February 17, 2023 • Life for Leaders
Scripture — 2 Peter 1:16-21
We did not follow cleverly devised myths when we made known to you the power and coming of our Lord Jesus Christ, but we had been eyewitnesses of his majesty. For he received honor and glory from God the Father when that voice was conveyed to him by the Majestic Glory, saying, “This is my Son, my Beloved, with whom I am well pleased.” We ourselves heard this voice come from heaven, while we were with him on the holy mountain. So we have the prophetic message more fully confirmed. You will do well to be attentive to this as to a lamp shining in a dark place, until the day dawns and the morning star rises in your hearts. First of all you must understand this, that no prophecy of scripture is a matter of one’s own interpretation, because no prophecy ever came by human will, but men and women moved by the Holy Spirit spoke from God.
Lead holy lives, be at peace, grow in grace and knowledge, and above all wait for the coming of Christ, the age to come “when righteousness is at home” (2 Peter 3:13). Really, that’s not a bad to-do list as we strive to follow and fulfill the call of Christ.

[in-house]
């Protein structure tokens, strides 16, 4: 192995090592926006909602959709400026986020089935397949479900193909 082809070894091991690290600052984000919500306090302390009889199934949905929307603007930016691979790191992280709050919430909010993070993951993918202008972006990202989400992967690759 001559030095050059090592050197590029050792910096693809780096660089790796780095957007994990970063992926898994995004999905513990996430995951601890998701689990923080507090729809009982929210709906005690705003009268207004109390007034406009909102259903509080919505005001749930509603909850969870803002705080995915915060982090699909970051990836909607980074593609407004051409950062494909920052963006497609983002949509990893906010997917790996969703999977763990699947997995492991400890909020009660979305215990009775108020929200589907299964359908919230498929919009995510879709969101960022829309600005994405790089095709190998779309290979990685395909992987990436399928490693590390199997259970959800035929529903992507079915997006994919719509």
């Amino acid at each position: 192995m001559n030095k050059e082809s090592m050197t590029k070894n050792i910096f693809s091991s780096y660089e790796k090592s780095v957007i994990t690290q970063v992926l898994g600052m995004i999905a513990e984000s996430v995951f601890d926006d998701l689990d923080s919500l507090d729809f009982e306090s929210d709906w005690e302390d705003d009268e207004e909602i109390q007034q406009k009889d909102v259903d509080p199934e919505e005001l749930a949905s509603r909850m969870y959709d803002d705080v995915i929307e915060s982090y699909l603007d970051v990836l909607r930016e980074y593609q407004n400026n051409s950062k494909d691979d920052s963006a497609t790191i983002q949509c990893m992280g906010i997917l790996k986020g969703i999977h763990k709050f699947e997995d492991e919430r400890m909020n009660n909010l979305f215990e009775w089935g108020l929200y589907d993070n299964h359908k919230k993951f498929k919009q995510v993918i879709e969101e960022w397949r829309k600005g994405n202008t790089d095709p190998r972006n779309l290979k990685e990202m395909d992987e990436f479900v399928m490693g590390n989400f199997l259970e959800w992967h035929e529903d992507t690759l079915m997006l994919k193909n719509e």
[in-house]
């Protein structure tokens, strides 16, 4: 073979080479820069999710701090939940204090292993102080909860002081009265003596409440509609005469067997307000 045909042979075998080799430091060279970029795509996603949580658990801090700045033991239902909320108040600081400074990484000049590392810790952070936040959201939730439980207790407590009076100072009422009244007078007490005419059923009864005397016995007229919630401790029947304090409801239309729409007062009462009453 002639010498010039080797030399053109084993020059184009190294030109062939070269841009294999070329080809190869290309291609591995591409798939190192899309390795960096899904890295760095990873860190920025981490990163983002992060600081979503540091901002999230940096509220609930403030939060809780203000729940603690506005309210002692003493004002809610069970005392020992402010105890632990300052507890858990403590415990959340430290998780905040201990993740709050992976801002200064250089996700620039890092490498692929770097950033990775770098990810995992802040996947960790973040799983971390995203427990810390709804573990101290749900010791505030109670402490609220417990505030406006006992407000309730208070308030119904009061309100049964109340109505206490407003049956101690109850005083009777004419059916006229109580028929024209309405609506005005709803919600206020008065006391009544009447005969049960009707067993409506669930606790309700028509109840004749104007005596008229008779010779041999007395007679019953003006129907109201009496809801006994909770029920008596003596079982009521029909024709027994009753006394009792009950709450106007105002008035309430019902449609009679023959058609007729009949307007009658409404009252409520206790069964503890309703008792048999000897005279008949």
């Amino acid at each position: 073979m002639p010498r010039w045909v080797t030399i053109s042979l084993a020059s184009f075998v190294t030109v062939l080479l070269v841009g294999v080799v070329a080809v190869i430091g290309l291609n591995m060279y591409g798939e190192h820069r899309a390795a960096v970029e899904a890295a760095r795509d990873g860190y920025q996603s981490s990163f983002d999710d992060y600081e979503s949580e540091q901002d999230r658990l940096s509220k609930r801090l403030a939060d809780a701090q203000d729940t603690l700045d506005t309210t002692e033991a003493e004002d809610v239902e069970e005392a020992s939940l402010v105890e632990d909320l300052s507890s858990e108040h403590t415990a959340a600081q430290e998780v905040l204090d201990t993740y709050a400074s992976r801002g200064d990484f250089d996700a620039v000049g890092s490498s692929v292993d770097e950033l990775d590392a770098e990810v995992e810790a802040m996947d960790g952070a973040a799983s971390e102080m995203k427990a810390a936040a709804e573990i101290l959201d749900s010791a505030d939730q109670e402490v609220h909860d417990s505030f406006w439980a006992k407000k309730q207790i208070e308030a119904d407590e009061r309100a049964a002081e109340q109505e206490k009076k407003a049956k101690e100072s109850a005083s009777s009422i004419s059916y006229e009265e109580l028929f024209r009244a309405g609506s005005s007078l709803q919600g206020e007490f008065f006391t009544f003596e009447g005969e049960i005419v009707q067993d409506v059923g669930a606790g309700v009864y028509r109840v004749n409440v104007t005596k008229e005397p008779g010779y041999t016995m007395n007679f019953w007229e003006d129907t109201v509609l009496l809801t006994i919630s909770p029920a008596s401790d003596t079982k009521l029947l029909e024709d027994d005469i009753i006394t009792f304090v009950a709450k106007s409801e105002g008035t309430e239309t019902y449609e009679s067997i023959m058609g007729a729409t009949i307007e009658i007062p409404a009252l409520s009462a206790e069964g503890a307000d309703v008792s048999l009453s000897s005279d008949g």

This is my last set of weekend devotions before we enter the season of Lent. Mark Roberts has some lovely reflections coming up about Shrove Tuesday, Ash Wednesday, and Lent, so I will let him explain those times and seasons more fully. In my Anglican tradition, on the last Sunday before Lent, we celebrate the Transfiguration of the Lord. (Catholics and Orthodox follow an older tradition of celebrating it on August 6, if you’re curious.)
The reason the Transfiguration has gotten itself attached to the end of Epiphany as a celebration is because it is one of the biggest epiphanies in the Gospels before the most amazing epiphany demonstrating Christ’s power and glory—the Resurrection. In the Transfiguration we get a “sneak preview” of the fully divine aspect of this Man who is also fully human, and who will die for us and be raised for us.